Trees planted around Bay St. Louis as part of the Downtown Streetscape Project are quickly dying because a project subcontractor has failed to maintain and water them in the scorching early summer heat, city officials say.
The $2 million-plus streetscape, funded by federal dollars, was recently completed and includes new sidewalks, streetlights, numerous trees, and landscaping. Trees planted around Old Town have included palms, oaks, magnolias, and pines.
Most of the magnolias still appear healthy. But in the Ulman Avenue area, some young oaks are already withered or dead, and stands of other small trees are brown and devoid of life.
The worse cases of water-deprived trees appeared along Ulman, but some oaks on Beach Boulevard are also drooping. Mayor Les Fillingame said the situation exists because a subcontractor has failed to water the trees. The landscaping subcontractor on the streetscapes was Southwest Design and Landscaping and the primary contractor was Benchmark Construction, according to city records.
Fillingame said the city has been unable to intercede in the case of drought-stricken trees because the project contract calls for the subcontractor to care for the trees and plants for one year after project completion. He said the project manager and architect, Allison Anderson, has been trying to address the problem.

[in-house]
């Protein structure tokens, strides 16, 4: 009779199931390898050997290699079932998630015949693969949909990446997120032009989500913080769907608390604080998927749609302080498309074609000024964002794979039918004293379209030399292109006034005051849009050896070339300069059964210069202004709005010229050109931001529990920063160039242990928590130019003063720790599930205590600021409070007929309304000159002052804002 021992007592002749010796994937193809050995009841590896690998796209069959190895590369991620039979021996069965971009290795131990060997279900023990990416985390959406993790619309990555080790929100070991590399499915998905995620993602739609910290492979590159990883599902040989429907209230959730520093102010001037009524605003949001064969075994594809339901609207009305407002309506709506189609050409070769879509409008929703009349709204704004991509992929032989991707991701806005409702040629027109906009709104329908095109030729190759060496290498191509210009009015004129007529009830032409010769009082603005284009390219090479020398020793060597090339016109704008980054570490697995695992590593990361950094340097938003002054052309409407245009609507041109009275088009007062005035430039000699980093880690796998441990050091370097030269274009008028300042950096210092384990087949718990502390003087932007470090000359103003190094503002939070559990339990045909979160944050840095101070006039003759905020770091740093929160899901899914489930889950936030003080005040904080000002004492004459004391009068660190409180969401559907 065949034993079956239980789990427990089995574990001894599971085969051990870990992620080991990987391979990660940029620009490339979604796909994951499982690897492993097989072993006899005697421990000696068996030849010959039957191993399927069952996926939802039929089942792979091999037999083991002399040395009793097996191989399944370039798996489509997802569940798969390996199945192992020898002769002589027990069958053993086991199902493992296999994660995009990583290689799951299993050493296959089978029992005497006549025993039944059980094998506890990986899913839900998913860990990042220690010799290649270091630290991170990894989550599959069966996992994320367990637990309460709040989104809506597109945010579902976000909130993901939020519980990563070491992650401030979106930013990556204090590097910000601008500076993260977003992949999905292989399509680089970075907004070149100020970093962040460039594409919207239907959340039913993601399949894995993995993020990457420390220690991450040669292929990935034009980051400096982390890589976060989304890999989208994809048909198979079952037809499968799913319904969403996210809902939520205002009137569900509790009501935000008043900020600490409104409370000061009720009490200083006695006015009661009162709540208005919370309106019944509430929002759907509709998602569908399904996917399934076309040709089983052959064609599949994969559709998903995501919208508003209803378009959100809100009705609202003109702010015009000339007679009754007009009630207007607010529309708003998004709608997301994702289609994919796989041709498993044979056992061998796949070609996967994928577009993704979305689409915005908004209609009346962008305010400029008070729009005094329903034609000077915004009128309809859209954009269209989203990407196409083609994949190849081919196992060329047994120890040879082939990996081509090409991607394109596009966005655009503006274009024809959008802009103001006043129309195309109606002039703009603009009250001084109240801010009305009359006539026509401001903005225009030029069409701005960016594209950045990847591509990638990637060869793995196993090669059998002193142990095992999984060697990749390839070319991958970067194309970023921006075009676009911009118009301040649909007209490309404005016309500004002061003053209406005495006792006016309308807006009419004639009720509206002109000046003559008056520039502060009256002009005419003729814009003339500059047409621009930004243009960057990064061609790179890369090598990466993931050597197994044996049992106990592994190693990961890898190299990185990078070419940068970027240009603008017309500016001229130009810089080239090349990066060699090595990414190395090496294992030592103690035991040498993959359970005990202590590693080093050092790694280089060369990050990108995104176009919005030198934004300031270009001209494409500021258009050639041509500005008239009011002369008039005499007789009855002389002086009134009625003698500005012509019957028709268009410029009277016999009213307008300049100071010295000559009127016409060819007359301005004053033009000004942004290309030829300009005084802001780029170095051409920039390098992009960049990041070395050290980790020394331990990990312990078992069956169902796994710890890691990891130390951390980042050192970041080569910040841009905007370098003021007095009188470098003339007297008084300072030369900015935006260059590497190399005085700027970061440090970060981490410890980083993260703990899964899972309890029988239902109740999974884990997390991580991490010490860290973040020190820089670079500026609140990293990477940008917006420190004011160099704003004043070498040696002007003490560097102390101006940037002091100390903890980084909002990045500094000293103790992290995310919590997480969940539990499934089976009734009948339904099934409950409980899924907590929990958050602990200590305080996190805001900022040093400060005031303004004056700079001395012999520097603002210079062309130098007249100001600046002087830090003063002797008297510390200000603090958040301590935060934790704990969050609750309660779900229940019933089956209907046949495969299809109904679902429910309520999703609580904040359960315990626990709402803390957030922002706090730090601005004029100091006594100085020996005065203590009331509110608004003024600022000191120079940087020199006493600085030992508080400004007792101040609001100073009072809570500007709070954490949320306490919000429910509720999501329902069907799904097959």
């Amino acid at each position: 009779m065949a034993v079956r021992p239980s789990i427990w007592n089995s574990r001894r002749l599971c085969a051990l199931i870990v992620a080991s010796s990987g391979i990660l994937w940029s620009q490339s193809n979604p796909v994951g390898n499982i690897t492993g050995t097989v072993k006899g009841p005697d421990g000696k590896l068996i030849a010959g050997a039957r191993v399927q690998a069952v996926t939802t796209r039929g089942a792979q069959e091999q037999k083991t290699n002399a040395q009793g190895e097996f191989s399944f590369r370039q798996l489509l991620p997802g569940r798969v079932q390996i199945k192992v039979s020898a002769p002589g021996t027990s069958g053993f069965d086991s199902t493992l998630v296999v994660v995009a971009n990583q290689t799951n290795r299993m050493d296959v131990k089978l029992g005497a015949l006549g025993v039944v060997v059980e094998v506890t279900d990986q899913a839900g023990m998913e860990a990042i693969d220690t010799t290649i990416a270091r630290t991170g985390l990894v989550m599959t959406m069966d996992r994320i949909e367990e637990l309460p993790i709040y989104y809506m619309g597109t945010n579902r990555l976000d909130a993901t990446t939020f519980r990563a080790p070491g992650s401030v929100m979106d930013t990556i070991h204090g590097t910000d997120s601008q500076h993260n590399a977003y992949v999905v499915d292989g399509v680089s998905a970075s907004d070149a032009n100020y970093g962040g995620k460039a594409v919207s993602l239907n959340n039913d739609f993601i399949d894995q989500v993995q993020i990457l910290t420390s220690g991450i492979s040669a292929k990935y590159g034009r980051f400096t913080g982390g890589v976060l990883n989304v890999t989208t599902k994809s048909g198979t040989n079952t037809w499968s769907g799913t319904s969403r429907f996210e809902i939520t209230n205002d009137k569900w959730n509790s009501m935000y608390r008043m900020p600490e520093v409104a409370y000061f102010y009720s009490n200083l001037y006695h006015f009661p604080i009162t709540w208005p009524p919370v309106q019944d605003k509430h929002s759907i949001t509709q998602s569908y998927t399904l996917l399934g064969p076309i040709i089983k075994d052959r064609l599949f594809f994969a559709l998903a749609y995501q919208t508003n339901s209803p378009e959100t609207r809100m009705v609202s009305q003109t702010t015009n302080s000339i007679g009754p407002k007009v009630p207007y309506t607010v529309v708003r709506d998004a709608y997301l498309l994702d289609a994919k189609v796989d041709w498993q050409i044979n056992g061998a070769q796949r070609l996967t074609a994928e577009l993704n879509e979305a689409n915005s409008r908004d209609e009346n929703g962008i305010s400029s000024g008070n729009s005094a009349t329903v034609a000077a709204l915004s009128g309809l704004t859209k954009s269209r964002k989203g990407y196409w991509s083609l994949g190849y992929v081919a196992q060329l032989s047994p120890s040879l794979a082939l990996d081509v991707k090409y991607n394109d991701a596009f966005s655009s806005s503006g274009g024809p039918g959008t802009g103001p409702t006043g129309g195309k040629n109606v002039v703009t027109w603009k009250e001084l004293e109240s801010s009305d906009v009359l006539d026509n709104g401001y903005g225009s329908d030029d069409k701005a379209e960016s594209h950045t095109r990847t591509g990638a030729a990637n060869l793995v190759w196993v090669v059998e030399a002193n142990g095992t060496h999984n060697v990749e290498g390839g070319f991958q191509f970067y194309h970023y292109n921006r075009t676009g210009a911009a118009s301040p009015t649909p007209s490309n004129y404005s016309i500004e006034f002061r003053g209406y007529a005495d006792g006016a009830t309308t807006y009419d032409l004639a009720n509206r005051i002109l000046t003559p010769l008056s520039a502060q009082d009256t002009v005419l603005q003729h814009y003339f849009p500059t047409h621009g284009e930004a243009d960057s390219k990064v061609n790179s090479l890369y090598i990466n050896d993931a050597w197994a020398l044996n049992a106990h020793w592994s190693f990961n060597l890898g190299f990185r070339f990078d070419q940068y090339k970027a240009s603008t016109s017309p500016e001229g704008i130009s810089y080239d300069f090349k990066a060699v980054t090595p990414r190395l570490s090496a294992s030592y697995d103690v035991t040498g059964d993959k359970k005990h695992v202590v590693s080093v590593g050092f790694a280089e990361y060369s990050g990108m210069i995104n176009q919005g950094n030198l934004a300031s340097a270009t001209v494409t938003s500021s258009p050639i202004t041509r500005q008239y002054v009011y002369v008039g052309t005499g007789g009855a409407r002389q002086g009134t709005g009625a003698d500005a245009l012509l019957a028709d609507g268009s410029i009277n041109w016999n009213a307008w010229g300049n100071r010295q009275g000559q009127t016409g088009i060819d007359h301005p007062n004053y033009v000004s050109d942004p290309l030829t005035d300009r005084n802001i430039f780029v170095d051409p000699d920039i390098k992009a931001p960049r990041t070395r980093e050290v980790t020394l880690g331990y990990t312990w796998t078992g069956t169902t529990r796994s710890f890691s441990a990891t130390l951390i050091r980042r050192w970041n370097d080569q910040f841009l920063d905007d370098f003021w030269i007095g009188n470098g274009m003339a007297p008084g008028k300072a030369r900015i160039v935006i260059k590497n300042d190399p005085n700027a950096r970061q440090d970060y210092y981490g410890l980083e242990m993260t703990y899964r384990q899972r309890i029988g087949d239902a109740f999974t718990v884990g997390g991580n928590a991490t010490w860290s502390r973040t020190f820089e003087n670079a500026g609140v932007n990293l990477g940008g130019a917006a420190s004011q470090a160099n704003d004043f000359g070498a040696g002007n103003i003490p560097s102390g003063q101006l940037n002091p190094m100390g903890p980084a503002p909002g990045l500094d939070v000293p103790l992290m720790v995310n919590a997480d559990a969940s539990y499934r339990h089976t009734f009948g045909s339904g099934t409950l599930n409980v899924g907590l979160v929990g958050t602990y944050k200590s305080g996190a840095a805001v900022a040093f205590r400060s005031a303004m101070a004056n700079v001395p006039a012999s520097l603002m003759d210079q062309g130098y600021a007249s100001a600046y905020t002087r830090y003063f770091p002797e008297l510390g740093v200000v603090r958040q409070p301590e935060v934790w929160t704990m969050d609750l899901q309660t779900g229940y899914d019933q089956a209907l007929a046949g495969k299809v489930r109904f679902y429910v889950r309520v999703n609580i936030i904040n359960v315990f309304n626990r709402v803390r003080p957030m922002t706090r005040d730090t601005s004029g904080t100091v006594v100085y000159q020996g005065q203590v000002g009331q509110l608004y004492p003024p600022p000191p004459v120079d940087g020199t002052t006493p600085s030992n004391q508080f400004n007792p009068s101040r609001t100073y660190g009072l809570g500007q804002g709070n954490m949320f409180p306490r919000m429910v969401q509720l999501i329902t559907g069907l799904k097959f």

“I took huge issue with it,” Fillingame said of the dead trees. He added that Southwest Design and Landscaping is ultimately responsible for replacing any new trees that die from neglect.
“They dropped the ball on this one,” he said. “They’re going to be held to the letter of the law under the contract. It’s their loss, and our aggravation.”
In the $2 million-plus streetscape cost, trees and landscaping accounted for $165,347 of the total. It was unclear this week how many trees have already died, and what their replacements will cost.
Fillingame said the young live oaks are the most vulnerable. “Even if they survive, they’ll come back as much less of a tree,” he said.
BY: J.R. Welsh
The Sea Coast Echo